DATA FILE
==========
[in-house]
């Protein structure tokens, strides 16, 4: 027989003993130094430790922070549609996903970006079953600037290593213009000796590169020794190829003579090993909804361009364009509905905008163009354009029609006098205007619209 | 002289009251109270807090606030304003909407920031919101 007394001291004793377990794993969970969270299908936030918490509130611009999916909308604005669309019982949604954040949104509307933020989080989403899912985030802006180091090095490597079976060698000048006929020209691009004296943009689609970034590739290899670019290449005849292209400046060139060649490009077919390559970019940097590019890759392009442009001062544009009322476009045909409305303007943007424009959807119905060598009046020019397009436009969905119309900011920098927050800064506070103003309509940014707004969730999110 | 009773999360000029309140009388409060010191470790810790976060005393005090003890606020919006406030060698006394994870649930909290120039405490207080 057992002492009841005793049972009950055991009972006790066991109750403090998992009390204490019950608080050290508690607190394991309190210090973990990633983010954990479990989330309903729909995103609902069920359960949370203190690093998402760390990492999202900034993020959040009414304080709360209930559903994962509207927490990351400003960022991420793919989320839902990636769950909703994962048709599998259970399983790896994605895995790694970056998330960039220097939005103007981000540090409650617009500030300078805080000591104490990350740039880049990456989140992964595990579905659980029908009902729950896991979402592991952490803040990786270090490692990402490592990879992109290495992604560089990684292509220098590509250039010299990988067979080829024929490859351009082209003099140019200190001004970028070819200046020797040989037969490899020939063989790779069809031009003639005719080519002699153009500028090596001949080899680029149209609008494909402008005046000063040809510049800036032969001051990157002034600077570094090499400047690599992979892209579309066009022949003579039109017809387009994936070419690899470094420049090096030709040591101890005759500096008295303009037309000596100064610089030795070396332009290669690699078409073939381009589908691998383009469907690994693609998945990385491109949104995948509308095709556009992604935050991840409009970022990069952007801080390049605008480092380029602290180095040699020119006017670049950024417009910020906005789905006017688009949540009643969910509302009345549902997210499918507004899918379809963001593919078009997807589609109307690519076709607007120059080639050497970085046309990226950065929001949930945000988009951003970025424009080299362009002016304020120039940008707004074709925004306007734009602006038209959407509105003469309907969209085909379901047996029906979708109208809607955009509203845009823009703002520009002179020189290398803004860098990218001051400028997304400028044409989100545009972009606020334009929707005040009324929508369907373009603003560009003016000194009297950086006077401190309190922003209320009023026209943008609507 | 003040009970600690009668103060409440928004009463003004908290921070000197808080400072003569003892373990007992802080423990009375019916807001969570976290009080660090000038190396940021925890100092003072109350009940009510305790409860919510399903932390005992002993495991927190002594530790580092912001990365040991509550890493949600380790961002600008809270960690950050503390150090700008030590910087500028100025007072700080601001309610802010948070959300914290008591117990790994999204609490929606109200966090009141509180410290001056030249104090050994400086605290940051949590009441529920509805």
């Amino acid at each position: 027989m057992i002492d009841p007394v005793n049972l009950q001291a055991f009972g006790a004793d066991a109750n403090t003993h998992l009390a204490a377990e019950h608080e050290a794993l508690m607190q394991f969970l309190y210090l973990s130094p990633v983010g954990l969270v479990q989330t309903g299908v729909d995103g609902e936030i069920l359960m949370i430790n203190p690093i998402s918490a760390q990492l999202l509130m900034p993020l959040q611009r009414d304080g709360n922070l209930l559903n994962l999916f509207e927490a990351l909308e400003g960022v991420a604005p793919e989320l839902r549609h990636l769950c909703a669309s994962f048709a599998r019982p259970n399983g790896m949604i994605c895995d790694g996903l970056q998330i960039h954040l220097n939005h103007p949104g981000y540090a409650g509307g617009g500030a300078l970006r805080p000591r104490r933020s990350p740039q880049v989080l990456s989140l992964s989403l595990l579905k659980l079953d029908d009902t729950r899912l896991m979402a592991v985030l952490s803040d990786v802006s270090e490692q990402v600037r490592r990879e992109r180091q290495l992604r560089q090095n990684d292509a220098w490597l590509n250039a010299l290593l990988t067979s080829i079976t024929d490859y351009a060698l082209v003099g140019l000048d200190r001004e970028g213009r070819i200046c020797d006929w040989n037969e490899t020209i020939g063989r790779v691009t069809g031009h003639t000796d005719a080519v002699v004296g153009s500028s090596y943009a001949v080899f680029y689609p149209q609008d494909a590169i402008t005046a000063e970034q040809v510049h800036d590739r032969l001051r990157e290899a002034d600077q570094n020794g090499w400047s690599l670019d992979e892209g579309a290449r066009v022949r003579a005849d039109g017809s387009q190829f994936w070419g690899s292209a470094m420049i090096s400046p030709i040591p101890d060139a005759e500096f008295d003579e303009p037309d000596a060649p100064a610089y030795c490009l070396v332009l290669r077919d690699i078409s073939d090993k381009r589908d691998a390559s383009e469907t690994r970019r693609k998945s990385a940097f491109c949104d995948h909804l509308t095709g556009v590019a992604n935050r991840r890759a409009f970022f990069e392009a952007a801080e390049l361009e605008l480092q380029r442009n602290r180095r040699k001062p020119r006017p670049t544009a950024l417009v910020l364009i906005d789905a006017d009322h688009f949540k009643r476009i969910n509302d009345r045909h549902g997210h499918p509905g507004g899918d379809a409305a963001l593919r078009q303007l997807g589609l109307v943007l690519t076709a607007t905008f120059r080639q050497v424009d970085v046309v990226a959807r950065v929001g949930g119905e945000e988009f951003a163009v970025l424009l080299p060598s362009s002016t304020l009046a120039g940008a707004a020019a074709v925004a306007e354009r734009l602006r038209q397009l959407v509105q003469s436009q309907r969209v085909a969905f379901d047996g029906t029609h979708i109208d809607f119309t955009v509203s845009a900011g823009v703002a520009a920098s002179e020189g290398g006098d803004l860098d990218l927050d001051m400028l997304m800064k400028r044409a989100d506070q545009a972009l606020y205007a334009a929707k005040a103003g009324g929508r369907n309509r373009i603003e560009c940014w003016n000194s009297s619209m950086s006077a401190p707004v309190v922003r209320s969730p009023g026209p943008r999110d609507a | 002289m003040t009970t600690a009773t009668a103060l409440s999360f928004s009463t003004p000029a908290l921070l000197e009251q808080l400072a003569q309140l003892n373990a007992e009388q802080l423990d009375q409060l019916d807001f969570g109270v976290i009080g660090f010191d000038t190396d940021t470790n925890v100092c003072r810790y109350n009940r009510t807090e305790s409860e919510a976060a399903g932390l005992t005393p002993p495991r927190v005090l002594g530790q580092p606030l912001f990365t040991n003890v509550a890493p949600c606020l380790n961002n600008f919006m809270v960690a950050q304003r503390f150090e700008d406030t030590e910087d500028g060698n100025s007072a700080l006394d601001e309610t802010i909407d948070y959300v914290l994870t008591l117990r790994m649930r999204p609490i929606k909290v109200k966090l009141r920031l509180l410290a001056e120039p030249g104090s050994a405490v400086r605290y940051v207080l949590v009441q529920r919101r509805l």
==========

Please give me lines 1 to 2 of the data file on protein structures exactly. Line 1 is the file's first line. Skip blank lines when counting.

[in-house]
């Protein structure tokens, strides 16, 4: 027989003993130094430790922070549609996903970006079953600037290593213009000796590169020794190829003579090993909804361009364009509905905008163009354009029609006098205007619209 | 002289009251109270807090606030304003909407920031919101 007394001291004793377990794993969970969270299908936030918490509130611009999916909308604005669309019982949604954040949104509307933020989080989403899912985030802006180091090095490597079976060698000048006929020209691009004296943009689609970034590739290899670019290449005849292209400046060139060649490009077919390559970019940097590019890759392009442009001062544009009322476009045909409305303007943007424009959807119905060598009046020019397009436009969905119309900011920098927050800064506070103003309509940014707004969730999110 | 009773999360000029309140009388409060010191470790810790976060005393005090003890606020919006406030060698006394994870649930909290120039405490207080 057992002492009841005793049972009950055991009972006790066991109750403090998992009390204490019950608080050290508690607190394991309190210090973990990633983010954990479990989330309903729909995103609902069920359960949370203190690093998402760390990492999202900034993020959040009414304080709360209930559903994962509207927490990351400003960022991420793919989320839902990636769950909703994962048709599998259970399983790896994605895995790694970056998330960039220097939005103007981000540090409650617009500030300078805080000591104490990350740039880049990456989140992964595990579905659980029908009902729950896991979402592991952490803040990786270090490692990402490592990879992109290495992604560089990684292509220098590509250039010299990988067979080829024929490859351009082209003099140019200190001004970028070819200046020797040989037969490899020939063989790779069809031009003639005719080519002699153009500028090596001949080899680029149209609008494909402008005046000063040809510049800036032969001051990157002034600077570094090499400047690599992979892209579309066009022949003579039109017809387009994936070419690899470094420049090096030709040591101890005759500096008295303009037309000596100064610089030795070396332009290669690699078409073939381009589908691998383009469907690994693609998945990385491109949104995948509308095709556009992604935050991840409009970022990069952007801080390049605008480092380029602290180095040699020119006017670049950024417009910020906005789905006017688009949540009643969910509302009345549902997210499918507004899918379809963001593919078009997807589609109307690519076709607007120059080639050497970085046309990226950065929001949930945000988009951003970025424009080299362009002016304020120039940008707004074709925004306007734009602006038209959407509105003469309907969209085909379901047996029906979708109208809607955009509203845009823009703002520009002179020189290398803004860098990218001051400028997304400028044409989100545009972009606020334009929707005040009324929508369907373009603003560009003016000194009297950086006077401190309190922003209320009023026209943008609507 | 003040009970600690009668103060409440928004009463003004908290921070000197808080400072003569003892373990007992802080423990009375019916807001969570976290009080660090000038190396940021925890100092003072109350009940009510305790409860919510399903932390005992002993495991927190002594530790580092912001990365040991509550890493949600380790961002600008809270960690950050503390150090700008030590910087500028100025007072700080601001309610802010948070959300914290008591117990790994999204609490929606109200966090009141509180410290001056030249104090050994400086605290940051949590009441529920509805």